The Digital Adventures

Theo Meier-CH30

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When the news of Theo’s death reached me, I was far off sailing my schooner in the South Pacific. From a phone call in Pago Pago in Samoa, I learned he had died in a hospital in Switzerland where he had gone for that one last treatment with the hope that he might beat his illness. I had been aware that Theo was ill and I was expecting the worse, but his death still came as a shock. There are some things in life you prepare for but when they happen you are still not prepared. When I reached Singapore and secured my schooner I took a flight to Bangkok and then boarded a train to Chiang Mai. I wanted to relive the past and fill my mind with all kinds of happy thoughts. I remembered how excited I always was to arrive in Chiang Mai and take the baht bus to Theo’s house. We would have lunch and then while away much of the afternoon, sitting in his grand house, drinking Mekong-and-soda with fresh limes-there had to be plenty of fresh lime-talking about the “good old days” in the islands. Maybe if Theo had started a new painting, he’d talk about that. He would usually excuse himself and take a nap while I would read or doze in the front room surrounded by dangling tiny bells that tinkled with the slightest breeze. Hanging from the eaves and beams were carvings from Bali-winged frogs, garudas, old Chinese coins on silk banners.

And then as evening fell, pretty little servant girls moved about as silently as shadows lighting a myriad of candles. There might even be the sound of a flute coming from the garden somewhere below. Dinner would be a prolonged affair with interesting talk and wonderful food. When I was with Theo at his house in Chiang Mai I could feel the soul of Asia right down to every pore in my body.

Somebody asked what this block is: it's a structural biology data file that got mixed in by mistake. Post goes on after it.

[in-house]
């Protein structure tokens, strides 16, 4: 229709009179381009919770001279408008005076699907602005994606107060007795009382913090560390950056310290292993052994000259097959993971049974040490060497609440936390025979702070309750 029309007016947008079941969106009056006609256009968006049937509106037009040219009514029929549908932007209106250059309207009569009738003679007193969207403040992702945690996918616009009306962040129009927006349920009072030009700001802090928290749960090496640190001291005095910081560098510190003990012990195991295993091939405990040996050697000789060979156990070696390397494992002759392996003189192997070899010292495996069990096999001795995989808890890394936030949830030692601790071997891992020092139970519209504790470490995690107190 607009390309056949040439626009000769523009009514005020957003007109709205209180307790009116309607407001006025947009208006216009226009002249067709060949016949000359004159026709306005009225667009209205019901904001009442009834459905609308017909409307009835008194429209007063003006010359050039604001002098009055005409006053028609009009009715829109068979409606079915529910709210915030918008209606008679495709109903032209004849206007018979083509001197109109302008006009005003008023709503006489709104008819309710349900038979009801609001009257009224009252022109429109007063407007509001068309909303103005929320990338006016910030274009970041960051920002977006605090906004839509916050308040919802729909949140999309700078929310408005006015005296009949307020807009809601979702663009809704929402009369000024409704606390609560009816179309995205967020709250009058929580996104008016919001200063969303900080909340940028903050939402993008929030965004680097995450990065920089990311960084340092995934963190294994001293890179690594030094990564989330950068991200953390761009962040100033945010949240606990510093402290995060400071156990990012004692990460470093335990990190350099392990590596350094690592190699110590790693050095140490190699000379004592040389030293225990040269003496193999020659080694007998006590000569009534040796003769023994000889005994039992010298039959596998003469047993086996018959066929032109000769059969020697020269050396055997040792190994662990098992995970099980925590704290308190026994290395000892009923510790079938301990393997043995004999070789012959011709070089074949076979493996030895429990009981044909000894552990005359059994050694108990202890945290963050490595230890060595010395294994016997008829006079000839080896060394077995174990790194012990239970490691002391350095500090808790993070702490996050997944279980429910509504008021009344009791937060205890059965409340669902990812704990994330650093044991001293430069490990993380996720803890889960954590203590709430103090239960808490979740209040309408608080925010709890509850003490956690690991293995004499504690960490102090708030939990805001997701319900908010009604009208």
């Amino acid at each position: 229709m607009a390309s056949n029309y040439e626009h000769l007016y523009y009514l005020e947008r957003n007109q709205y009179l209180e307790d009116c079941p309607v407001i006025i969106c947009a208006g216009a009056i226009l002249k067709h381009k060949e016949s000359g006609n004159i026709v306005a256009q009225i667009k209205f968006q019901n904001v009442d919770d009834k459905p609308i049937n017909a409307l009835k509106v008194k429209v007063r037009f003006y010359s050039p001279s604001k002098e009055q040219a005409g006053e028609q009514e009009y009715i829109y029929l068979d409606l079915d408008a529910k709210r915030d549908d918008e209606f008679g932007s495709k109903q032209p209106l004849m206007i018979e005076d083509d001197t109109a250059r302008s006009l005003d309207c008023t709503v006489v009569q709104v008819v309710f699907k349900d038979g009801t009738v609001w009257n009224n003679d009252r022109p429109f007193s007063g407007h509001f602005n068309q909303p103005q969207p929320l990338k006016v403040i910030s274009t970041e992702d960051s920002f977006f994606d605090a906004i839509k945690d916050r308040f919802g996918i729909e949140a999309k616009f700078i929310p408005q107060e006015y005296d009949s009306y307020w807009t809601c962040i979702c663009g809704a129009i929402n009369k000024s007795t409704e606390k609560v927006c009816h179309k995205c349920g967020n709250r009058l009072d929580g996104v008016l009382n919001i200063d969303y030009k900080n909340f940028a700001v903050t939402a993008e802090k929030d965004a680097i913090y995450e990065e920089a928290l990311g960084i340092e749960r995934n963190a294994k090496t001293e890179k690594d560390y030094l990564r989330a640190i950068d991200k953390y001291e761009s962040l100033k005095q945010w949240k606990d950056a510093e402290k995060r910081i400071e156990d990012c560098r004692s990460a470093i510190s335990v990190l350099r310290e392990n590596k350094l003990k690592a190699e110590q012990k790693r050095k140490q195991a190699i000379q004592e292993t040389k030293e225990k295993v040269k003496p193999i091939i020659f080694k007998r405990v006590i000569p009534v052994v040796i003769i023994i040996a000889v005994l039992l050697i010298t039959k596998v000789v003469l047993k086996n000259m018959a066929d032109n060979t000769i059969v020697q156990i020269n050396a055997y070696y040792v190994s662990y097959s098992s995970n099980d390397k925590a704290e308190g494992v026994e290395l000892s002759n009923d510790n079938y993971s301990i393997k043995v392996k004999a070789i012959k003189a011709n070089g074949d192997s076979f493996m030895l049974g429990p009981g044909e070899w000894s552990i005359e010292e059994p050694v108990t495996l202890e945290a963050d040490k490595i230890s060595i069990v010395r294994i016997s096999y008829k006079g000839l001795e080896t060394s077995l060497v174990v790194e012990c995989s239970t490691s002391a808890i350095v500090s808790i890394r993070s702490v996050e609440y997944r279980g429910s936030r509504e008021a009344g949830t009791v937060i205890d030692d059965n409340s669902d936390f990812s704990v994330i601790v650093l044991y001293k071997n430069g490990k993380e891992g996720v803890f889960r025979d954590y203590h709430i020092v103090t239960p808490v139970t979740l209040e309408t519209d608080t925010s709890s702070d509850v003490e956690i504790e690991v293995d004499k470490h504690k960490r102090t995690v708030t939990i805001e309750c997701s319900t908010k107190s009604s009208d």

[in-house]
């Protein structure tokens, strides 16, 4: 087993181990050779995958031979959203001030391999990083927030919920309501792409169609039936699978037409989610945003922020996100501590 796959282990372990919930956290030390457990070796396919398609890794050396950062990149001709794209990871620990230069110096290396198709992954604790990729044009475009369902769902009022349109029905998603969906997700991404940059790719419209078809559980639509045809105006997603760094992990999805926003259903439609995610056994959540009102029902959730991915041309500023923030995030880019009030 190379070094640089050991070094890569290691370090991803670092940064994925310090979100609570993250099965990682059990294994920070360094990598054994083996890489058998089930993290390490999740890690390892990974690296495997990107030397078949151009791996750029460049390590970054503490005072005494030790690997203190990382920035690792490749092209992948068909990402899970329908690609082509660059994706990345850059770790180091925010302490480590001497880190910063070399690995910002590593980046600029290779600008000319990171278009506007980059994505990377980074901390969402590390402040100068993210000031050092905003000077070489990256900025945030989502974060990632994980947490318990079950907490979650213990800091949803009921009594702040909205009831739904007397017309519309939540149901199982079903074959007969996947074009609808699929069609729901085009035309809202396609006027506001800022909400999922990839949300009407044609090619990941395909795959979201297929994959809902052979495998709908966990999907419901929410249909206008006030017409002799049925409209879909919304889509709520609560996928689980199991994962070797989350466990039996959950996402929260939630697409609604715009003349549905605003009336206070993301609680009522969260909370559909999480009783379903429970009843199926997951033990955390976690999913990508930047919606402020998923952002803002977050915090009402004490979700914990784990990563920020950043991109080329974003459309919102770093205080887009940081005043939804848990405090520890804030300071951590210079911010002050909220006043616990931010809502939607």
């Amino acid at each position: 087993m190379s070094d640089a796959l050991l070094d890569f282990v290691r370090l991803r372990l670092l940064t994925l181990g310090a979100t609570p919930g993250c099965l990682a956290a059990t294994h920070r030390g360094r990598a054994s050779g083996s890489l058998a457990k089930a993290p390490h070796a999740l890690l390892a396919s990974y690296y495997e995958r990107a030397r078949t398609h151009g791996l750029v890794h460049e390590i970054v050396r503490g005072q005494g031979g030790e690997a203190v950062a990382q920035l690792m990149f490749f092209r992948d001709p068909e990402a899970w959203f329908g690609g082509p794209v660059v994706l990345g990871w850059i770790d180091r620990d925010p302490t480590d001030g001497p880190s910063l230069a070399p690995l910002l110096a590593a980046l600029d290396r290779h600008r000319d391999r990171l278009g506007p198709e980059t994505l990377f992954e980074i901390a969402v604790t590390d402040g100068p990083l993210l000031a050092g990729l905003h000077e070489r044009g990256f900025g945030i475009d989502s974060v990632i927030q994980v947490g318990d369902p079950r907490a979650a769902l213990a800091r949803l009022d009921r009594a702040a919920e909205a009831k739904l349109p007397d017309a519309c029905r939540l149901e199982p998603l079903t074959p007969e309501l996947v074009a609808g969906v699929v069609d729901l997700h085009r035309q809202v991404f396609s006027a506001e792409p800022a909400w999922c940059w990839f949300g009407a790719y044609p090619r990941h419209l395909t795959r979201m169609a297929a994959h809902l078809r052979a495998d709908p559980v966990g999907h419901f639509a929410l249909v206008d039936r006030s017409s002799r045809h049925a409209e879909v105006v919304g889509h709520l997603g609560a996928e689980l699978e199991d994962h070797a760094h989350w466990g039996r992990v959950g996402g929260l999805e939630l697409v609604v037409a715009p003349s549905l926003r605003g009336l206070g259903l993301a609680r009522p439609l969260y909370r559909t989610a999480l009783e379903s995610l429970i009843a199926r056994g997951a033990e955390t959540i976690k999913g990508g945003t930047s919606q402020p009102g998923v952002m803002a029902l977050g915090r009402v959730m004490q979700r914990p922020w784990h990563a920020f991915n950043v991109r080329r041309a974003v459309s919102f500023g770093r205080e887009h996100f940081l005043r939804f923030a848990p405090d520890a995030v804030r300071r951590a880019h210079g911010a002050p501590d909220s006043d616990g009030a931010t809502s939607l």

But those days were gone.

When I arrived at Theo’s house this time it was one hundred days after his death, and according to the Buddhist custom, everyone had gathered to pay their last respects. I got out of the taxi, entered the gate to his compound and there tacked on the door was a message:


Many had gathered by the time I arrived, both Europeans and Thais, all friends of his, from diplomats to tuktuk drivers. Standing on top of the stairs leading up to the house was Yattlie, now Theo’s widow. She motioned for me to join her. She saw my anguish and took hold of my hand as she led me past people sitting on chairs and on the floor. Hanging on the walls were Theo’s paintings, many I hadn’t seen before. It was all so strange, like the action on a movie screen had frozen and I was the only moving thing. Faces looked up at me, unsmiling. Yattlie pushed open the door to the studio and stepped aside to let me enter. The room was a private sanctuary. Prince Sandith was there.

I was aware of a double bed in the very center of the room. Gone was Theo’s workbench and easel. More of his paintings hung on the walls. What caught my attention was a framed photograph of Theo, taken many years ago. It was in the middle of the bed, propped up by a worn Balinese sarong rolled into a kind of ball. Yattlie said something. Her English was not good. I didn’t react, and this time when she spoke she pointed to the sarong. “There is Theo,” she repeated. She pulled the sarong partly open revealing a wooden box. Theo’s ashes were inside.

I couldn’t hold back the flood of tears. I wanted to flee from that very room but I couldn’t. I wanted to call out to Theo, but no words came, only more tears. No more pictures to paint, no more tales to tell. All the beauty he had found, all the joy he had known, all were gone. A hand touched me on the shoulder. Prince Sandith stood there. “He is gone,” he whispered, “and with him has gone something from our lives that can never be replaced.”

He was so right.

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